Saint Rita in Buenos Aires

Two years ago today I took this photo of the statue of Saint Rita, my parish’s patron, in the cathedral of Buenos Aires. It is the closest statue to the bishop’s chair, which so recently belonged to the man who is now pope. I am grateful, as a Christian, that I do not have to believe in coincidence, that I get to call things grace. I have no problem asserting that God engineered this for me: the choice of the sculptor, the election of the pontiff. I am not saying I deserve it, I am just saying God did it. I cannot help his generosity.

When I set foot in Argentina for the first time that week, I had no idea how important it would become to me. I didn’t know I’d find so much healing there, that I’d become an adult there. I owe a lot of that to the prayers of others, and not least to those of this woman, who has been a guardian to my community for so many years. Saint Rita is the patron of the impossible, of hopeless causes, of the most despairing among us. It felt impossible that I should long to be in that church, but there she was.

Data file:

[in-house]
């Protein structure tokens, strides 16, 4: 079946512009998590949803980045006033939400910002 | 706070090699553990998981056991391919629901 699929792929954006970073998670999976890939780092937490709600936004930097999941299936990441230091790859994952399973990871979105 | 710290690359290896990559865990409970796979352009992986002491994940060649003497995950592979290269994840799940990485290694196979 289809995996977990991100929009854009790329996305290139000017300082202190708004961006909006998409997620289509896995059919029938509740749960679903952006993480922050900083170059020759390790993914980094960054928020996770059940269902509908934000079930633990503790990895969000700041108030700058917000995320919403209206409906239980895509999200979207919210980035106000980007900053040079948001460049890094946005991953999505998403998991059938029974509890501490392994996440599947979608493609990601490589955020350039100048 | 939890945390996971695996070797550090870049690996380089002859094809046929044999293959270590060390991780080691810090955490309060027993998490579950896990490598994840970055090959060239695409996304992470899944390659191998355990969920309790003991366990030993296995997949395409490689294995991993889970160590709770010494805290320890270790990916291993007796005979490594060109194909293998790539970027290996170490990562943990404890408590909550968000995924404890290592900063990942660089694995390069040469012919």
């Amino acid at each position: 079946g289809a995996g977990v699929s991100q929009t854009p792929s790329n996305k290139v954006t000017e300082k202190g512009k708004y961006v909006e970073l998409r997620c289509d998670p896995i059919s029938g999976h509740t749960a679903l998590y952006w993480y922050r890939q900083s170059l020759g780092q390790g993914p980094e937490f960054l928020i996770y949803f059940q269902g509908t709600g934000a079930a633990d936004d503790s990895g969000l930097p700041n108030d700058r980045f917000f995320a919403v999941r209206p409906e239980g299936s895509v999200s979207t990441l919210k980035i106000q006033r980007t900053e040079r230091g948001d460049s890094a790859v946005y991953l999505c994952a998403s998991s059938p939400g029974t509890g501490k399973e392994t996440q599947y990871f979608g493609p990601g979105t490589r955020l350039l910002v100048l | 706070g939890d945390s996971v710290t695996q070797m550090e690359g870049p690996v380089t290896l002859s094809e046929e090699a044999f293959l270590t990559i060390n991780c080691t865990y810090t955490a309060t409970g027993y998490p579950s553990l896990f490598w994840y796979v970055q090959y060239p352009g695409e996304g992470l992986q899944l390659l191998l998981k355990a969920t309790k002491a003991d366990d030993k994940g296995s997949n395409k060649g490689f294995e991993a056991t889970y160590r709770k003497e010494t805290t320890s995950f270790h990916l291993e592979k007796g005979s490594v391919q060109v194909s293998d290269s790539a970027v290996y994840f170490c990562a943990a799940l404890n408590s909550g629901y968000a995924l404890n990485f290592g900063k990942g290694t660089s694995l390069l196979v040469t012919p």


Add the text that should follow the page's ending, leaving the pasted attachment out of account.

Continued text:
Saint Rita is also the patron of heartbroken and abused women—she was herself a battered wife and troubled mother who single-handedly ended a mafia war. Her patience, in earthly life and eternal life, knows no bounds. She gives me shame of the best kind, to know how many men she forgave, how many souls she saved with that mercy. It felt impossible that I could be capable of that same mercy on any scale. But there she was, and here I am, on the anniversary of our meeting, free of so many of the crosses that drove me under her care. God did this, I know.

It feels tacky and proud to say so, very out-of-place, embarrassingly literal. There is so much in me that tells me to keep it to myself, go live the proof. One of my favorite gospel tropes, though, is how every time Jesus heals someone and asks them to keep it to themselves, they immediately tell everyone they know. I am also like that. I look at this picture and I cannot believe what my life is, and how hard God is working in it. I am so full of the best kind of shame, as I stumble through Holy Week, praying to Saint Rita that I am even a fraction her daughter in it all.

Doy gracias a mi Dios siempre que me acuerdo de vosotros, orando siempre con gozo en cada una de mis oraciones por todos vosotros, por vuestra participación en el evangelio desde el primer día hasta ahora, estando convencido precisamente de esto: que el que comenzó en vosotros la buena obra, la perfeccionará hasta el día de Cristo Jesús.

Published by Catherine Addington

I am a translator from Spanish to English and a writer on saints, myths, and icons in both religious and secular contexts.

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